WTO Dispute Settlement Understanding (1994) (WTO DSU) - World Arbitration Reporter (WAR) - 2nd Edition
Joanna Gomula is a Fellow at the Lauterpacht Centre for International Law and a Visiting Reader at the Centre for Commercial Law Studies, Queen Mary College, University of London, where she lectures WTO law in the international trade and investment dispute settlement course. She has published in the area of international economic law and public international law. Ms. Gomula has lectured on WTO law at Queen Mary College, the Diplomatic Academy of Vienna, the University of Nanterre in Paris, the University of Hong Kong and the University of Cardinal Stefan Wyszynski in Warsaw. She is an Editorial Board member of the Global Community Yearbook of International Law and Jurisprudence. Ms. Gomula practised for several years in a large international law firm. She holds law degrees from the University of Warsaw and University of Michigan, and a Ph.D. from the Polish Academy of Sciences.
Originally from World Arbitration Reporter (WAR) - 2nd Edition
The Understanding on Rules and Procedures Governing the Settlement of Disputes (Dispute Settlement Understanding, “DSU”) sets forth the rules and procedures for reviewing disputes between Members of the Word Trade Organization (“WTO”). It is found in Annex 2 to the Marrakesh Agreement Establishing the World Trade Organization (the “WTO Agreement”), which was signed on 15 April 1994 and entered into force on 1 January 1995. Article II: 2 of the WTO Agreement provides that its Annexes 1, 2 and 3 (see Section I(c) below) are integral parts of the WTO Agreement and are binding on all Members. Therefore, all Members are subject to the disciplines of the DSU.
The WTO organ charged with administering the rules and procedures of the DSU is the Dispute Settlement Body (“DSB”). This organ has the authority to establish panels, adopt panel and Appellate Body reports, maintain surveillance of implementation of rulings and recommendations, and authorize, in case of non-implementation, the suspension of concessions and other obligations under the WTO agreements.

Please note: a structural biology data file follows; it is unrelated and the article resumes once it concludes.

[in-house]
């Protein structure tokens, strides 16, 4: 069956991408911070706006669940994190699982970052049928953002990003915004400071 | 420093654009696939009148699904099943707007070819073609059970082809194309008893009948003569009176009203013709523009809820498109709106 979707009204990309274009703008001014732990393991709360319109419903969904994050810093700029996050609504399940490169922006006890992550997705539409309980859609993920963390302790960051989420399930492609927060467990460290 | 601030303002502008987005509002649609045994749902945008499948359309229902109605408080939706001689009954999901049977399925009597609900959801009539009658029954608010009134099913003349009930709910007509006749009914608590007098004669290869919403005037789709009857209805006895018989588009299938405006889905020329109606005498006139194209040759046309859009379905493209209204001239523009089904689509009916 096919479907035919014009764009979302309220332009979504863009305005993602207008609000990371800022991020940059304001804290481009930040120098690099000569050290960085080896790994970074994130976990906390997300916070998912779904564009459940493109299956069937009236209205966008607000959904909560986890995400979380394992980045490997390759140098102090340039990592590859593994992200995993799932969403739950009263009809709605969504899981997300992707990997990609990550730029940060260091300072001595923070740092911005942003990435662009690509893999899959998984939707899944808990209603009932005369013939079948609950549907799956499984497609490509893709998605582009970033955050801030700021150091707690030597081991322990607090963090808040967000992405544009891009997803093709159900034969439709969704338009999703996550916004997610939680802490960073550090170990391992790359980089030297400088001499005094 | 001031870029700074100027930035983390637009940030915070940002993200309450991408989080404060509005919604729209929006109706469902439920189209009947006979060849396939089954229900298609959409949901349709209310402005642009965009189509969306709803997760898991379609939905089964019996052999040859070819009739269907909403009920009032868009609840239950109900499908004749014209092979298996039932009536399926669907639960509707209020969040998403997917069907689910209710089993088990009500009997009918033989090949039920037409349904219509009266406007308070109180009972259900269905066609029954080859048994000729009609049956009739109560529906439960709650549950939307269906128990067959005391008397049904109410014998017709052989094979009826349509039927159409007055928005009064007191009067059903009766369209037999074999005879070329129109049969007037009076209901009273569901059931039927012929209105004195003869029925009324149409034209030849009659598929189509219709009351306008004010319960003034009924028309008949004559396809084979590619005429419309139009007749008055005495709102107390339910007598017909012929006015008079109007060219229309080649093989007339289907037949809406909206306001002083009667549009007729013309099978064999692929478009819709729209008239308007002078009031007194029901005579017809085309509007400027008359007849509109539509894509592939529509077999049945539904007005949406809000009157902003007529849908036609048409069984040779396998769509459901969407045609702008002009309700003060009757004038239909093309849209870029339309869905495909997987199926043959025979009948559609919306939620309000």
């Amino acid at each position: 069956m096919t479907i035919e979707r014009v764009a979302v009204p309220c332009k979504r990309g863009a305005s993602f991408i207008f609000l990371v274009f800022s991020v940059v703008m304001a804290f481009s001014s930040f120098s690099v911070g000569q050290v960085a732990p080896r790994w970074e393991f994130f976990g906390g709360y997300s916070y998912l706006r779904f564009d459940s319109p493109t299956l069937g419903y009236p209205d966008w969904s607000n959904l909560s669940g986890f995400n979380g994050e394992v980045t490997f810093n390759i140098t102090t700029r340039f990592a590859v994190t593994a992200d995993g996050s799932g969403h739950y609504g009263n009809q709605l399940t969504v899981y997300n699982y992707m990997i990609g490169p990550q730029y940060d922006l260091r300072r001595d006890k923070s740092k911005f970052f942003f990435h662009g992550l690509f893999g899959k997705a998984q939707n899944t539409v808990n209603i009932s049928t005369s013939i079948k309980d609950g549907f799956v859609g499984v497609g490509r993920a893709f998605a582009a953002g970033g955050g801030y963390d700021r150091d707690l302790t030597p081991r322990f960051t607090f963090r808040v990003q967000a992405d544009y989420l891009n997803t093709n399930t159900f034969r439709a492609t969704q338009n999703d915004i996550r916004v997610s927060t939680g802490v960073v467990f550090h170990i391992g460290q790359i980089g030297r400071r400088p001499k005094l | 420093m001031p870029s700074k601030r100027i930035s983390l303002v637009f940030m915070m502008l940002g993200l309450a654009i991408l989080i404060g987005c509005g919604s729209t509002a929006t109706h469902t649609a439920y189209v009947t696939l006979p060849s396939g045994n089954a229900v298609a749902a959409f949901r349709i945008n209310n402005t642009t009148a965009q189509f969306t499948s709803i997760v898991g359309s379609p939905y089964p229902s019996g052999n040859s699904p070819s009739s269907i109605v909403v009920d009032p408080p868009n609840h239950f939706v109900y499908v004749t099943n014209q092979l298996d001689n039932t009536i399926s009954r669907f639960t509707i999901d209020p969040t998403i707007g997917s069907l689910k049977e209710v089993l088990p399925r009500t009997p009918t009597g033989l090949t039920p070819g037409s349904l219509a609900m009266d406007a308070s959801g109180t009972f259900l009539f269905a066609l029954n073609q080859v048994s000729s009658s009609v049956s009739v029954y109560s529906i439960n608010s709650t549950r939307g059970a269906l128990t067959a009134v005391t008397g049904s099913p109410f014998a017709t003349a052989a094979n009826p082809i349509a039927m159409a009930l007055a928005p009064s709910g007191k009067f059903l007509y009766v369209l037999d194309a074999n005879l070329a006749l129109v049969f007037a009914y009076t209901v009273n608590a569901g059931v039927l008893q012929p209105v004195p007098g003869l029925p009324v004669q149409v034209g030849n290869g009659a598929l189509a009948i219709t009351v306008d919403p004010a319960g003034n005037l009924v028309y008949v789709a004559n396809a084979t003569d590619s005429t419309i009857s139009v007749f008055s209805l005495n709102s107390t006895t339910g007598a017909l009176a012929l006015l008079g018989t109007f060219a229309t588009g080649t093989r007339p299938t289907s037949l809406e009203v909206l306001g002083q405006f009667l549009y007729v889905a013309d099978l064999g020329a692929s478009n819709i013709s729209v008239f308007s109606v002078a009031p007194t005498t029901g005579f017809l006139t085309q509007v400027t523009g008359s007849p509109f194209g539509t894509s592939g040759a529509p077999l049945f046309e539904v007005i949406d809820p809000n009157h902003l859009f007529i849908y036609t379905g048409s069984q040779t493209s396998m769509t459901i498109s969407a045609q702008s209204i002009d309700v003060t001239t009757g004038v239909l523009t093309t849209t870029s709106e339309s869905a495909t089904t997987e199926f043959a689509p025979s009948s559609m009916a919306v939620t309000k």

A. Historical Background
The WTO is a continuation of the system developed under the General Agreement on Tariffs and Trade, dated 30 October 1947 (“GATT 1947”). The GATT 1947 did not contain any procedural rules governing the settlement of disputes between its contracting parties. It did not even use the term “dispute” in its text, referring instead to “any matter affecting the operation of the Agreement.” The two provisions in GATT 1947 that formed a basis for the future development of dispute settlement of matters covered by the Agreement were Articles XXII and XXIII. Although GATT 1947 has expired, these provisions are still binding in their original wording. This is because the new General Agreement on Tariffs and Trade 1994 (“GATT 1994”) has incorporated the provisions of GATT 1947. Moreover, as provided by Article 3.1 of the DSU, Members of the WTO “affirm their adherence to the principles for the management of disputes heretofore applied under Articles XXII and XXIII of GATT 1947, and the rules and procedures as further elaborated and modified herein.”
Article XXII provides that Members shall “accord sympathetic consideration” to any matter affecting the operation of the Agreement and shall “afford adequate opportunity for consultation” regarding such matters. Article XXIII provides that a Member may take action in three types of circumstances, if it considers that any benefit accruing to it, directly or indirectly under the GATT, is being nullified or impaired or that the attainment of any objective of the GATT is being impeded. “Nullification or impairment of benefits” is a concept specific to GATT/WTO dispute settlement. It reflects the primary goal of the system to maintain the balance of concessions and benefits negotiated by the Members and does not incorporate the traditional notion of compensation for damages in case of a breach of an agreement.
Article XXIII envisages three types of circumstances justifying Members’ complaints: the failure of a party to carry out its obligations (these are known as violation complaints), the application by a party of any measure, regardless of whether or not it conflicts with the GATT (non-violation complaints), and the existence of any other situation (situation complaints). The general rules of the DSU apply to violation complaints. Special provisions regulating non-violation and situation complaints are found in Article 26 of the DSU.
WTO DISPUTE SETTLEMENT UNDERSTANDING (1994) (WTO DSU) - TABLE OF CONTENTS from World Arbitration Reporter (WAR) - 2nd Edition
WTO DISPUTE SETTLEMENT UNDERSTANDING (1994) (WTO DSU)
A. Historical Background
C. Scope of Application
II. CONTRACTING STATES
A. Entry into Force
B. Implementing Legislation
1. Composition of panels
2. Appellate Body members
2. Panel proceedings
3. Proceedings before the Appellate Body
4. Implementation proceedings
D. Alternative Procedures
E. Other Procedures
IV. JUDICIAL/ARBITRAL DECISIONS
A. Text of the DSU